August 31, 2003

It's ALIVE! Well, it’s running, and I can’t believe it. I finished hooking up the rest of the fuel injection connections, put on the new ignition wires (used a little of that dielectric grease) and and then went to reconnect the battery so I could time the engine. No juice. I guess I expected that since the battery had been sitting since April, but I had forgotten about it. I took a trip over to AutoBarn and picked up a 10 amp battery charger. I only had to charge it a couple hours, and during that time I did some more tidying work, like attaching the air cooling bellows, filling the oilbath air filter, put oil in the engine, took out the seatbelts so I can wash them, etc. When the battery looked like it was holding a charge, I put it back in and turned on the ignition to set the timing. It was at this point that I realized that the fuel pump was staying on, even though the engine wasn’t running. I suddenly had a pretty scary gasoline leak on the left side of the engine. I turned off the key and found out the leak was coming from one of the injectors. It didn’t appear to be coming from the hose, as it was all dry. The injectors were both soaked. I replaced the one that seemed to be leaking the worst, and put the injectors back on the engine. Turned the key and the other one was still leaking. It looked like it was actually leaking at the point where the plastic part of the injector meets the lower body part. I took my second NOS injector and replaced the leaking one with it. No more leaks… At least on that side. There was a slow leak on one of the right injectors, and I didn’t feel comfortable leaving that as it was. It seemed like it was leaking in the same place. I took one of the injectors I got in Connecticut on Tuesday and tried it. No leaks.

Setting the timing turned out to be fairly difficult as sometimes I’d turn the distributor and the light wouldn’t go on. Plus, the vacuum canister was hitting the generator. Eventually I opened up the distributor cap and made sure the points were opening and closing correctly. They were. I got to a point where I didn’t turn the distributor so much as try to make sure the light went on when I turned the engine past TDC. It took a while, but eventually I got it. I was still missing the oil breather hose, but I thought I could try to start it up. My wife and stepson had brought me dinner, so they came out to see if it would start or not. I turned the key, and it started immediately! Victoria and Christian were soon in a fog of grey smoke, so I turned off the car, eventually turning it back on to rev the engine up and down a little, like they say to do when you first start one of these engines.

Needless to say, I’m quite amazed that it started. I remember I used to have problems starting my go-kart when I was a kid, and engines used to always seem like this big, unlearnable thing for me. I know this is probably only the beginning, and hopefully I won’t be driving down the road someday and learn the hard way that I made a mistake somewhere, but for now, five months after I first picked up the car, I’m celebrating one small victory.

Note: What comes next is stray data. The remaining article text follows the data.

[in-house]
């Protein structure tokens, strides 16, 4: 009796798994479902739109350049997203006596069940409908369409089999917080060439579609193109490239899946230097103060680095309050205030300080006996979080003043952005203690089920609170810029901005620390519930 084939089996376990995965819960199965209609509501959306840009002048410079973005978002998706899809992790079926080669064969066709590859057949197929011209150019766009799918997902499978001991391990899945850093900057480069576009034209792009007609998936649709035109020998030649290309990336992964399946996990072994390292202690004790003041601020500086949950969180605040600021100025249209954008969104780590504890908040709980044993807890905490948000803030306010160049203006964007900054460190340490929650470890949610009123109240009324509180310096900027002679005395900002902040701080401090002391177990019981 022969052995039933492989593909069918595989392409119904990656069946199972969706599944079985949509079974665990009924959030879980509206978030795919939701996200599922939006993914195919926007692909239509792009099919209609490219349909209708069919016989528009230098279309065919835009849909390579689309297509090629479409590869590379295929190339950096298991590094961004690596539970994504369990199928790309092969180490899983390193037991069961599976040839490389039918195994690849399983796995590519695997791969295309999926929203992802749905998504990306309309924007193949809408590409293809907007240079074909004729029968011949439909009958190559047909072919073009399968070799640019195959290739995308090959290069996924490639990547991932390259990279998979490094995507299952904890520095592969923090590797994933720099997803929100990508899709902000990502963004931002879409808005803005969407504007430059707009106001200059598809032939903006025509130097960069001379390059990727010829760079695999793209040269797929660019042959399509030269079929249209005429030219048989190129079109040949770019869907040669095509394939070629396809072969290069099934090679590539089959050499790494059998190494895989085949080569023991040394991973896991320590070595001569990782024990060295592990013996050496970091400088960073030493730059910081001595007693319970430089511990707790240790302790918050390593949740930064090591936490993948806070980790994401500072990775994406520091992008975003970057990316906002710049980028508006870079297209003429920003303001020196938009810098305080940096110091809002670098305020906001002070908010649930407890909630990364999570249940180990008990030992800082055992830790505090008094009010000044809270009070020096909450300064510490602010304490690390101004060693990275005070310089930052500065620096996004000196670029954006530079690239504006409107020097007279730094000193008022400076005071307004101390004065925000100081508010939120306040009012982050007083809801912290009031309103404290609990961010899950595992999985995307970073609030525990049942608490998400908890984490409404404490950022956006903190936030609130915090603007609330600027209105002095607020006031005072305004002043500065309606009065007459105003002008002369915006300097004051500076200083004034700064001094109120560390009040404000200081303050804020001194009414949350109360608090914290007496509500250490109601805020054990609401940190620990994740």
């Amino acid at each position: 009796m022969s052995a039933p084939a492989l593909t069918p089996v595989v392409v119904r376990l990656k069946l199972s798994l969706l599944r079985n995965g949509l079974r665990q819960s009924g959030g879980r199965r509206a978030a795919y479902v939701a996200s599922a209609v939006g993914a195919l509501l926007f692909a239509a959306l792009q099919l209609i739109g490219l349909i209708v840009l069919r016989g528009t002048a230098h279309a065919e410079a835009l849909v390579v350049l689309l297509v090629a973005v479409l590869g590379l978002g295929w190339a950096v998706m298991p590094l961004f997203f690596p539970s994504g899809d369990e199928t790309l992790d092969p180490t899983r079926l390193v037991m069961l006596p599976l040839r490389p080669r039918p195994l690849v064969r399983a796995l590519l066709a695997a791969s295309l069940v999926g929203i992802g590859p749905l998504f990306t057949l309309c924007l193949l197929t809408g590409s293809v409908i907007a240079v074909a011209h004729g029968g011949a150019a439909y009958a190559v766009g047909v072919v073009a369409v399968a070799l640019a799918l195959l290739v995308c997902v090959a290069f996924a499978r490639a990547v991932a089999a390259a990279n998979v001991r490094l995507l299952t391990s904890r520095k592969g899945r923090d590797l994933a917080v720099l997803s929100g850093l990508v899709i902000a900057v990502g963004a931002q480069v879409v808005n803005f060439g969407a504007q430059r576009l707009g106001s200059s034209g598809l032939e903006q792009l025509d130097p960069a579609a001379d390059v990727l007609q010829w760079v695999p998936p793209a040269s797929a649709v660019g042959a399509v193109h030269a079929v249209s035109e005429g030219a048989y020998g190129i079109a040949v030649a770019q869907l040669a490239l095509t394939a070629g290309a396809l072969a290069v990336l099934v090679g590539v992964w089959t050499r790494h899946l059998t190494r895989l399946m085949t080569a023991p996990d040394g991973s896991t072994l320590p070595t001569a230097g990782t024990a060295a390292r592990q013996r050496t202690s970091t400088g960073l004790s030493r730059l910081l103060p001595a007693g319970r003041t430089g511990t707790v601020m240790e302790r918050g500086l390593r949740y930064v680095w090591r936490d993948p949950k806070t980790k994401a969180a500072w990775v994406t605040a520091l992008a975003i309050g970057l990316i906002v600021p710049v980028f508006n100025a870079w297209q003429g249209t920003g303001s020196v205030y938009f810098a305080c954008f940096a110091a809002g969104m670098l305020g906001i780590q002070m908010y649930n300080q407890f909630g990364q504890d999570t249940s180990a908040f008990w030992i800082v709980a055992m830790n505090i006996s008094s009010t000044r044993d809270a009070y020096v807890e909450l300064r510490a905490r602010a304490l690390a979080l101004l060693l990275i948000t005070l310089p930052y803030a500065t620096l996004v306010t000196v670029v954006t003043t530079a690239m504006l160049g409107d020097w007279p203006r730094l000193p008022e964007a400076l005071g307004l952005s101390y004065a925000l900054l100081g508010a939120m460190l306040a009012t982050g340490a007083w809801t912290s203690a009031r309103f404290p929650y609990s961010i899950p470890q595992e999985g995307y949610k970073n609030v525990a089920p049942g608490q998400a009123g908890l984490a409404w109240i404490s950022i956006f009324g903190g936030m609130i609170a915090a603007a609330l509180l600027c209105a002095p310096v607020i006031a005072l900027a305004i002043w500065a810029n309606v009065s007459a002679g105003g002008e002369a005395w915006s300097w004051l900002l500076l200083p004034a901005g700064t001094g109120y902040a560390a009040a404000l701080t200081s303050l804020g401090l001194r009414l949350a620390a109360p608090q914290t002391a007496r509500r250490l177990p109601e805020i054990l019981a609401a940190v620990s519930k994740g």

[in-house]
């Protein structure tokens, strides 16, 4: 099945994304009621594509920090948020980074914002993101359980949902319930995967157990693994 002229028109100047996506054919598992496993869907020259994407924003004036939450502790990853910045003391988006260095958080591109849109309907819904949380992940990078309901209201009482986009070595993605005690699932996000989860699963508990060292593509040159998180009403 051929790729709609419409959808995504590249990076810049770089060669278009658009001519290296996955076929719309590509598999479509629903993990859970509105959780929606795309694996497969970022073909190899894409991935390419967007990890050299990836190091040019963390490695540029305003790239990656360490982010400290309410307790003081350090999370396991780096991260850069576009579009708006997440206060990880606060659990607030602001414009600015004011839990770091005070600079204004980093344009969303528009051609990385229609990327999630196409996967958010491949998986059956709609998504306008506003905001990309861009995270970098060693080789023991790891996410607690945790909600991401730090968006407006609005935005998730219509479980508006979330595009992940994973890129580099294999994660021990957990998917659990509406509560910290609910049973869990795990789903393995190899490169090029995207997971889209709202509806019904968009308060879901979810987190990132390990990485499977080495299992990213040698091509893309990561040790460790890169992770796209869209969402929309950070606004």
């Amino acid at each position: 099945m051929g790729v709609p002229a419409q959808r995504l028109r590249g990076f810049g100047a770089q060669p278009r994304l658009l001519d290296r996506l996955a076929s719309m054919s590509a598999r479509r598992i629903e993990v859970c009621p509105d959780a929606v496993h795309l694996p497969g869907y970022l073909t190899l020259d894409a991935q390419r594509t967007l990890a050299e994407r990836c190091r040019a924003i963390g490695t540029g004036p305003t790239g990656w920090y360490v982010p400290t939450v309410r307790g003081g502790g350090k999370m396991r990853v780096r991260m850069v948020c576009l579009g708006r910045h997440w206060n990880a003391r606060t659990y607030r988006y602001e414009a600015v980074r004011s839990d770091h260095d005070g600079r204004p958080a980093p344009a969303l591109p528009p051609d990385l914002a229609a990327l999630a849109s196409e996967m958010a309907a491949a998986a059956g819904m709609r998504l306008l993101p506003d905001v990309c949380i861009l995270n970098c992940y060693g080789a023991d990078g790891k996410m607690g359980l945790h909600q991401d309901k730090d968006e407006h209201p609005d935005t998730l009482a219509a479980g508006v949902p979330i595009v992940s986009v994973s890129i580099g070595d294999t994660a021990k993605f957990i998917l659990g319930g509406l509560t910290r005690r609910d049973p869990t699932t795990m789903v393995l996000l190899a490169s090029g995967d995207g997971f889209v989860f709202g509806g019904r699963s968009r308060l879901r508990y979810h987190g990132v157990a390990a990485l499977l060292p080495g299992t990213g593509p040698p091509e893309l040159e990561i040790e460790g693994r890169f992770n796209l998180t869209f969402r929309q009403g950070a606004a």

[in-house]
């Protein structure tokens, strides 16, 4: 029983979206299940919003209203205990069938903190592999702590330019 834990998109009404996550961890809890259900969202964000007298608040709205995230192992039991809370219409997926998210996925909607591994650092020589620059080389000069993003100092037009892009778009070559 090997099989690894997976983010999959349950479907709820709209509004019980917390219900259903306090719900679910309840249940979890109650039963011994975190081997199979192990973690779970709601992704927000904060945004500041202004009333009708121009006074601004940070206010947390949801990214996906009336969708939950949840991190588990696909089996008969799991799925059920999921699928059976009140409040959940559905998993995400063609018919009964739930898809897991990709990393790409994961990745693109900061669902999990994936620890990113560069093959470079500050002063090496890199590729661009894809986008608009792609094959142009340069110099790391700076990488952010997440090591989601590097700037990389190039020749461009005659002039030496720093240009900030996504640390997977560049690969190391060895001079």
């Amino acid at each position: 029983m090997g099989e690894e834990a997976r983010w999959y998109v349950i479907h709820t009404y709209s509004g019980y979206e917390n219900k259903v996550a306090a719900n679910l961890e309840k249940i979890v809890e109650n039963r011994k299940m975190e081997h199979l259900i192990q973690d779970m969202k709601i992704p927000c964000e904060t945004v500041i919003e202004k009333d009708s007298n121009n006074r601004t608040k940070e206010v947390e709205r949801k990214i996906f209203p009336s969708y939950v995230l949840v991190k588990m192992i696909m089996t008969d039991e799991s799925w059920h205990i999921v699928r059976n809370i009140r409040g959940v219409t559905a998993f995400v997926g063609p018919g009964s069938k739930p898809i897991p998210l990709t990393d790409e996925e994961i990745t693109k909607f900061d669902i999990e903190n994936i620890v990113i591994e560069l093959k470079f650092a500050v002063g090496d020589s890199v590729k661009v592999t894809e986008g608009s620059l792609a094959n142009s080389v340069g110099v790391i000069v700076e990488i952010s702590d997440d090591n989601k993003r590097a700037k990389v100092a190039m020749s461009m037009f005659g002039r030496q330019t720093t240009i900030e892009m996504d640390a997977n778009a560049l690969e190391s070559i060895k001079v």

August 30, 2003

Started getting everything set in its proper place before the attempt will be made to start the engine. I was reading through the Bentley manual the other night and realized that I had assembled the rocker arms incorrectly. I had put the metal ring that the rocker arm bolts go through on upside-down. It was a good thing I had to take them off anyway, as I noticed I had also forgotten the seals that go on the rocker bolts. I also picked up a pack of white lithium grease and put a little on the pushrods as the manual suggested. Torqued everything down, then adjusted the valves again. When I went to turn the engine 360 degrees to do the other side, the engine would not turn. Eventually I realized it was probably because of the torque converter bolts not being put in. I got underneath the car and aligned the drive plate with the torque converter and felt something clunk into place. I had put a scratch on the drive plate and the torque converter itself so that I could line it up again when I put it all back together. I could hardly see it, but I think I got it in the right spot. I also finished connecting up the heater hoses and the vacuum hose for the auto transmission. While I was under there I also tightened up that last transmission/engine bolt, the left top one (which did, in fact, work infinitely better when the car was on a lift and when I had a long extension on the ratchet). After that I started reconnecting the FI harness and installed the new engine lid seal, which looks much cooler than the tattered bits of rubber that were there before.